The campaign of 1939-1940 and have no
The total number of names on the memorial is 4,534; of these, 6 were members of the Royal Indian Army Service Corps, and all the others belonged to the land forces of the United Kingdom.
Their comrades of the naval and air forces and of the Merchant Navy who died during the campaign and who have no known grave are commemorated on the naval memorials in the United Kingdom, on the Air Forces memorial at Runnymede, and on the Merchant Navy memorial on Tower Hill in London.
Helping you find your WWII Dunkirk Ancestor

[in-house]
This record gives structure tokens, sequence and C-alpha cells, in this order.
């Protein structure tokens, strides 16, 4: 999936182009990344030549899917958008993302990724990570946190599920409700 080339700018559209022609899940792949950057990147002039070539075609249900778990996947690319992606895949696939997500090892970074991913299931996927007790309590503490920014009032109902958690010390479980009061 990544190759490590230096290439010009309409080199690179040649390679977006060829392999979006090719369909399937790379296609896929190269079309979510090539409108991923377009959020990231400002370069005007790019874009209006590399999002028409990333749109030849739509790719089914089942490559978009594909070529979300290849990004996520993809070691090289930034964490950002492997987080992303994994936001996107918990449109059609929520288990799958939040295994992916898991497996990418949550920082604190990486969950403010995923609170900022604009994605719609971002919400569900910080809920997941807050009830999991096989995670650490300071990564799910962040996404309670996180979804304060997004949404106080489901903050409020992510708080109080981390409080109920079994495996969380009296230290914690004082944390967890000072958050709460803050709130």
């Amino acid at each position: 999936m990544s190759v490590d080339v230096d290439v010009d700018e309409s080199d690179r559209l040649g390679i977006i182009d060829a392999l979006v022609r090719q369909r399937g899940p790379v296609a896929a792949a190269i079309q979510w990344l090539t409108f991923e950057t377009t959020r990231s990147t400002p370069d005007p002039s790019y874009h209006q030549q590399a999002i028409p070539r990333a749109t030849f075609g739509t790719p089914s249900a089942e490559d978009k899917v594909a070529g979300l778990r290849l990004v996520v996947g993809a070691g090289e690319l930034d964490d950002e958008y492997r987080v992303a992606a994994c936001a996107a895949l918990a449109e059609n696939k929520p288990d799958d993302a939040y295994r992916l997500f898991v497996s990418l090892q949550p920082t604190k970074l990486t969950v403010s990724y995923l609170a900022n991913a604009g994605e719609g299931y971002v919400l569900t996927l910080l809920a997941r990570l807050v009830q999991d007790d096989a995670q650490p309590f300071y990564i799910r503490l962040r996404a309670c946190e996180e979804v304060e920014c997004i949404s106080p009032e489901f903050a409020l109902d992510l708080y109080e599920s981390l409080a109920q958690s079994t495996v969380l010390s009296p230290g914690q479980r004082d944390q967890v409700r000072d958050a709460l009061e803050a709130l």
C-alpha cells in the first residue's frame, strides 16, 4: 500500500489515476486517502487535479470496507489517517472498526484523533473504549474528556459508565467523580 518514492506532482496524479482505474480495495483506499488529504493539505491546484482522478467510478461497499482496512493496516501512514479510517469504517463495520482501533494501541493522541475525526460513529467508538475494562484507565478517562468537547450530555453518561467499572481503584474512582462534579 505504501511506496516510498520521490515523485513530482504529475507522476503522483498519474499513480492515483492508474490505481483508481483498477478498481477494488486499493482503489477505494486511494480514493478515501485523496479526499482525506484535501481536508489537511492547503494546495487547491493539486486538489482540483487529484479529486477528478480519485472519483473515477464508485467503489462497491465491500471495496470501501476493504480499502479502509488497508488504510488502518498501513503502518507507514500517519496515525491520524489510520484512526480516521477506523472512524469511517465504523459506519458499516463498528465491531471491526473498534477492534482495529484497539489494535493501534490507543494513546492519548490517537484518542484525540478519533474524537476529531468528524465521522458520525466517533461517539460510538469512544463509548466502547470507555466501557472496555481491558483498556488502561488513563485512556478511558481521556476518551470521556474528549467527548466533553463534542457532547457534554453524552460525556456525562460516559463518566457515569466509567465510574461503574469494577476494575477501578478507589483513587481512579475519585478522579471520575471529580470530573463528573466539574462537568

By far the most common problem that people researching their family trees come across is a shortage of accessible records relating to the Second World War. The Public Records Act governs which materials created by the government can be released over what timescales. The agreed policy between MOD and The National Archives is that service records will be transferred to The National Archives at the point that the majority of the subjects of the record have passed their 100th birthday as, until that point, the record relating to any one subject will be closed. Whilst MOD and The National Archives have not discussed in detail the transfer of Second World War service records it seems likely that the records will become publicly available in the mid-2020s given that an 18 year who enlisted at the mid-point in the war would have been born around 1924. However, there are numerous exceptions which continue to restrict access, e.g. when release of records may cause damage to the country’s image, national security or foreign relations.